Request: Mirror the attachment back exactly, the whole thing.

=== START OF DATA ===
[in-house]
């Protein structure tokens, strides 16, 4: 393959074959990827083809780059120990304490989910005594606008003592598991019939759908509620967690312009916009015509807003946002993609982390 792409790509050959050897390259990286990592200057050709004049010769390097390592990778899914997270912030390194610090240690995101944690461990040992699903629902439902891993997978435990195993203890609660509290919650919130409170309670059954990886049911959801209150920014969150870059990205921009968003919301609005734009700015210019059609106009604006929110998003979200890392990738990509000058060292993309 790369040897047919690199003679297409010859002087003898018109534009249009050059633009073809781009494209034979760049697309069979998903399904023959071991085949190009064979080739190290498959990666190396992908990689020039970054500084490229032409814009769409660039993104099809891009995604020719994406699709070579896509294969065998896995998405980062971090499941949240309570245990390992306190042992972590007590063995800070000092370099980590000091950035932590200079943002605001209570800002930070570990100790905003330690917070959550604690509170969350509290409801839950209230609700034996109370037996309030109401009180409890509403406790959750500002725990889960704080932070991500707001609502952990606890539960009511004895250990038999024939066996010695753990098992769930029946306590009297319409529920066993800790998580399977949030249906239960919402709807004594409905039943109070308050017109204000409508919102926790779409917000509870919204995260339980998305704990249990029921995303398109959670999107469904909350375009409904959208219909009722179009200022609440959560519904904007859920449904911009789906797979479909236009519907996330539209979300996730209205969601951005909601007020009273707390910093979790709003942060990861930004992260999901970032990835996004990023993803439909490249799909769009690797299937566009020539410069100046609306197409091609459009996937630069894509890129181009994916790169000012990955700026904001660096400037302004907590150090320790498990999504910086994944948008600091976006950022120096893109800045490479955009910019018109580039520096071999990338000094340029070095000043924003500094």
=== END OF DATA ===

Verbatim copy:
[in-house]
């Protein structure tokens, strides 16, 4: 393959074959990827083809780059120990304490989910005594606008003592598991019939759908509620967690312009916009015509807003946002993609982390 792409790509050959050897390259990286990592200057050709004049010769390097390592990778899914997270912030390194610090240690995101944690461990040992699903629902439902891993997978435990195993203890609660509290919650919130409170309670059954990886049911959801209150920014969150870059990205921009968003919301609005734009700015210019059609106009604006929110998003979200890392990738990509000058060292993309 790369040897047919690199003679297409010859002087003898018109534009249009050059633009073809781009494209034979760049697309069979998903399904023959071991085949190009064979080739190290498959990666190396992908990689020039970054500084490229032409814009769409660039993104099809891009995604020719994406699709070579896509294969065998896995998405980062971090499941949240309570245990390992306190042992972590007590063995800070000092370099980590000091950035932590200079943002605001209570800002930070570990100790905003330690917070959550604690509170969350509290409801839950209230609700034996109370037996309030109401009180409890509403406790959750500002725990889960704080932070991500707001609502952990606890539960009511004895250990038999024939066996010695753990098992769930029946306590009297319409529920066993800790998580399977949030249906239960919402709807004594409905039943109070308050017109204000409508919102926790779409917000509870919204995260339980998305704990249990029921995303398109959670999107469904909350375009409904959208219909009722179009200022609440959560519904904007859920449904911009789906797979479909236009519907996330539209979300996730209205969601951005909601007020009273707390910093979790709003942060990861930004992260999901970032990835996004990023993803439909490249799909769009690797299937566009020539410069100046609306197409091609459009996937630069894509890129181009994916790169000012990955700026904001660096400037302004907590150090320790498990999504910086994944948008600091976006950022120096893109800045490479955009910019018109580039520096071999990338000094340029070095000043924003500094």